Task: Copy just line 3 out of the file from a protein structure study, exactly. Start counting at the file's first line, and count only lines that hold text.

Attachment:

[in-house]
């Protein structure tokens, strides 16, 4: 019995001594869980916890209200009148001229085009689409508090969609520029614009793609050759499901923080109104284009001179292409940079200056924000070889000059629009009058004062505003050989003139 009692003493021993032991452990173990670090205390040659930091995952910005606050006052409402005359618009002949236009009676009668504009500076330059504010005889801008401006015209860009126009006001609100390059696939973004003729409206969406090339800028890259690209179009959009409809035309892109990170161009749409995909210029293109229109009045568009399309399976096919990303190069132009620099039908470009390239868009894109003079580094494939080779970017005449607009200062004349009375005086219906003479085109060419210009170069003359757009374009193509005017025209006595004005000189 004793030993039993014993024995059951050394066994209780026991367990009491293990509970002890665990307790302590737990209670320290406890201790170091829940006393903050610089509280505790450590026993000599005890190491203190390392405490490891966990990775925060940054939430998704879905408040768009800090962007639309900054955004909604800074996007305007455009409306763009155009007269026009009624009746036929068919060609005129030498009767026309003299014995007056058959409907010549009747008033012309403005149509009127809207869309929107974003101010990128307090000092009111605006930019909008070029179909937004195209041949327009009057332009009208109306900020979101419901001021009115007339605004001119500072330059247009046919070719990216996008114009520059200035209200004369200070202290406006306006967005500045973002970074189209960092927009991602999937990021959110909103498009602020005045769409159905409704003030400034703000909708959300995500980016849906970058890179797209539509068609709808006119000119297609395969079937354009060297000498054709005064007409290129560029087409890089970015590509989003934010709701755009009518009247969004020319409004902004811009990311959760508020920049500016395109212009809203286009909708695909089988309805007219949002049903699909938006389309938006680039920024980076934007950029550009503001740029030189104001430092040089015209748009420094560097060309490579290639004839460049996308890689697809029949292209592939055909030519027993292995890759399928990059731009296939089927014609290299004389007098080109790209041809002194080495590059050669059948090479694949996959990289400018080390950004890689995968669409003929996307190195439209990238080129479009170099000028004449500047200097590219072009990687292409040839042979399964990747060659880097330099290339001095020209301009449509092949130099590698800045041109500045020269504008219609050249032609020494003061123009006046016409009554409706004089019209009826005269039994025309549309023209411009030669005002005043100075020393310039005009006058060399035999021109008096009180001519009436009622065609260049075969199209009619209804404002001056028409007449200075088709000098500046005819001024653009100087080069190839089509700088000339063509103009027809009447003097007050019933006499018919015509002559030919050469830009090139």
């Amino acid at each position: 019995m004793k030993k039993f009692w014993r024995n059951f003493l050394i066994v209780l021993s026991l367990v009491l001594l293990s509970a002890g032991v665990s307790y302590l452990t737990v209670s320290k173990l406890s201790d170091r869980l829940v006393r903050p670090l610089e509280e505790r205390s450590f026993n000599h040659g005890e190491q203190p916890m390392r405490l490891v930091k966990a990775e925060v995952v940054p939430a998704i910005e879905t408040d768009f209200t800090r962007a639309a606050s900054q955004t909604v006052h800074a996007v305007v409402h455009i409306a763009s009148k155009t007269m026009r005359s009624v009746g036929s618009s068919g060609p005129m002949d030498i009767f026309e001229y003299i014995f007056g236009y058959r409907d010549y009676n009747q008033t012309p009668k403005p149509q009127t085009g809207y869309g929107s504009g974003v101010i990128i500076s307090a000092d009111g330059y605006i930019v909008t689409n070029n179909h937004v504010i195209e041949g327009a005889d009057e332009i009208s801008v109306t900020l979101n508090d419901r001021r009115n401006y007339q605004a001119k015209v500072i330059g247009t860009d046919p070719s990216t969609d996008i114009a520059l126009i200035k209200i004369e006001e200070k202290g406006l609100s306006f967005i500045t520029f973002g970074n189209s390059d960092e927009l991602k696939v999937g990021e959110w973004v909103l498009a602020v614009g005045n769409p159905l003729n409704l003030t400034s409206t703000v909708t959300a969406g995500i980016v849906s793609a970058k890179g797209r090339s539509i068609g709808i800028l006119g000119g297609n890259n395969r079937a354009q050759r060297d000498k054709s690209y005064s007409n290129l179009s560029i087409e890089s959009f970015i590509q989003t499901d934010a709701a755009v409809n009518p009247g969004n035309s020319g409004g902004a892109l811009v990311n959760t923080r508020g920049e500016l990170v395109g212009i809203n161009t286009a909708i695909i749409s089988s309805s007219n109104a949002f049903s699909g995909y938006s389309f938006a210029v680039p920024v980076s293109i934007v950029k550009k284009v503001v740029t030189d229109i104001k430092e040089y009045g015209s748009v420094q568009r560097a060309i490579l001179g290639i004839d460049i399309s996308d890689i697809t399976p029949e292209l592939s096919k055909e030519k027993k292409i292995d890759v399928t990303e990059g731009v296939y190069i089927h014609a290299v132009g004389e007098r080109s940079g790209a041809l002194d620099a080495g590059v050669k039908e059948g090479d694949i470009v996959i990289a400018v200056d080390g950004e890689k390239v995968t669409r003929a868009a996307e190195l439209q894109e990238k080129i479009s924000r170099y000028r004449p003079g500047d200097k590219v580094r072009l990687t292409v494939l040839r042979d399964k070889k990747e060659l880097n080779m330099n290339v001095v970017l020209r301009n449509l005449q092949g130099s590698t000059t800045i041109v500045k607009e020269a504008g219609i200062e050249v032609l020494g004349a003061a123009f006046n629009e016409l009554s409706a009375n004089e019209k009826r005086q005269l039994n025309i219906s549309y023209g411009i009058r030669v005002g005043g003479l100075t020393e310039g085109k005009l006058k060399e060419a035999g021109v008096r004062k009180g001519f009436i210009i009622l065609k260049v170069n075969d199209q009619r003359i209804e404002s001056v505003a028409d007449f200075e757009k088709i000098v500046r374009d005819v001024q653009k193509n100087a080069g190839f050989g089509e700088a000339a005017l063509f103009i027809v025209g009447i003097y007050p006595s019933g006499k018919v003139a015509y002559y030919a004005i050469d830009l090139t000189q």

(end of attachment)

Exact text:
């Amino acid at each position: 019995m004793k030993k039993f009692w014993r024995n059951f003493l050394i066994v209780l021993s026991l367990v009491l001594l293990s509970a002890g032991v665990s307790y302590l452990t737990v209670s320290k173990l406890s201790d170091r869980l829940v006393r903050p670090l610089e509280e505790r205390s450590f026993n000599h040659g005890e190491q203190p916890m390392r405490l490891v930091k966990a990775e925060v995952v940054p939430a998704i910005e879905t408040d768009f209200t800090r962007a639309a606050s900054q955004t909604v006052h800074a996007v305007v409402h455009i409306a763009s009148k155009t007269m026009r005359s009624v009746g036929s618009s068919g060609p005129m002949d030498i009767f026309e001229y003299i014995f007056g236009y058959r409907d010549y009676n009747q008033t012309p009668k403005p149509q009127t085009g809207y869309g929107s504009g974003v101010i990128i500076s307090a000092d009111g330059y605006i930019v909008t689409n070029n179909h937004v504010i195209e041949g327009a005889d009057e332009i009208s801008v109306t900020l979101n508090d419901r001021r009115n401006y007339q605004a001119k015209v500072i330059g247009t860009d046919p070719s990216t969609d996008i114009a520059l126009i200035k209200i004369e006001e200070k202290g406006l609100s306006f967005i500045t520029f973002g970074n189209s390059d960092e927009l991602k696939v999937g990021e959110w973004v909103l498009a602020v614009g005045n769409p159905l003729n409704l003030t400034s409206t703000v909708t959300a969406g995500i980016v849906s793609a970058k890179g797209r090339s539509i068609g709808i800028l006119g000119g297609n890259n395969r079937a354009q050759r060297d000498k054709s690209y005064s007409n290129l179009s560029i087409e890089s959009f970015i590509q989003t499901d934010a709701a755009v409809n009518p009247g969004n035309s020319g409004g902004a892109l811009v990311n959760t923080r508020g920049e500016l990170v395109g212009i809203n161009t286009a909708i695909i749409s089988s309805s007219n109104a949002f049903s699909g995909y938006s389309f938006a210029v680039p920024v980076s293109i934007v950029k550009k284009v503001v740029t030189d229109i104001k430092e040089y009045g015209s748009v420094q568009r560097a060309i490579l001179g290639i004839d460049i399309s996308d890689i697809t399976p029949e292209l592939s096919k055909e030519k027993k292409i292995d890759v399928t990303e990059g731009v296939y190069i089927h014609a290299v132009g004389e007098r080109s940079g790209a041809l002194d620099a080495g590059v050669k039908e059948g090479d694949i470009v996959i990289a400018v200056d080390g950004e890689k390239v995968t669409r003929a868009a996307e190195l439209q894109e990238k080129i479009s924000r170099y000028r004449p003079g500047d200097k590219v580094r072009l990687t292409v494939l040839r042979d399964k070889k990747e060659l880097n080779m330099n290339v001095v970017l020209r301009n449509l005449q092949g130099s590698t000059t800045i041109v500045k607009e020269a504008g219609i200062e050249v032609l020494g004349a003061a123009f006046n629009e016409l009554s409706a009375n004089e019209k009826r005086q005269l039994n025309i219906s549309y023209g411009i009058r030669v005002g005043g003479l100075t020393e310039g085109k005009l006058k060399e060419a035999g021109v008096r004062k009180g001519f009436i210009i009622l065609k260049v170069n075969d199209q009619r003359i209804e404002s001056v505003a028409d007449f200075e757009k088709i000098v500046r374009d005819v001024q653009k193509n100087a080069g190839f050989g089509e700088a000339a005017l063509f103009i027809v025209g009447i003097y007050p006595s019933g006499k018919v003139a015509y002559y030919a004005i050469d830009l090139t000189q």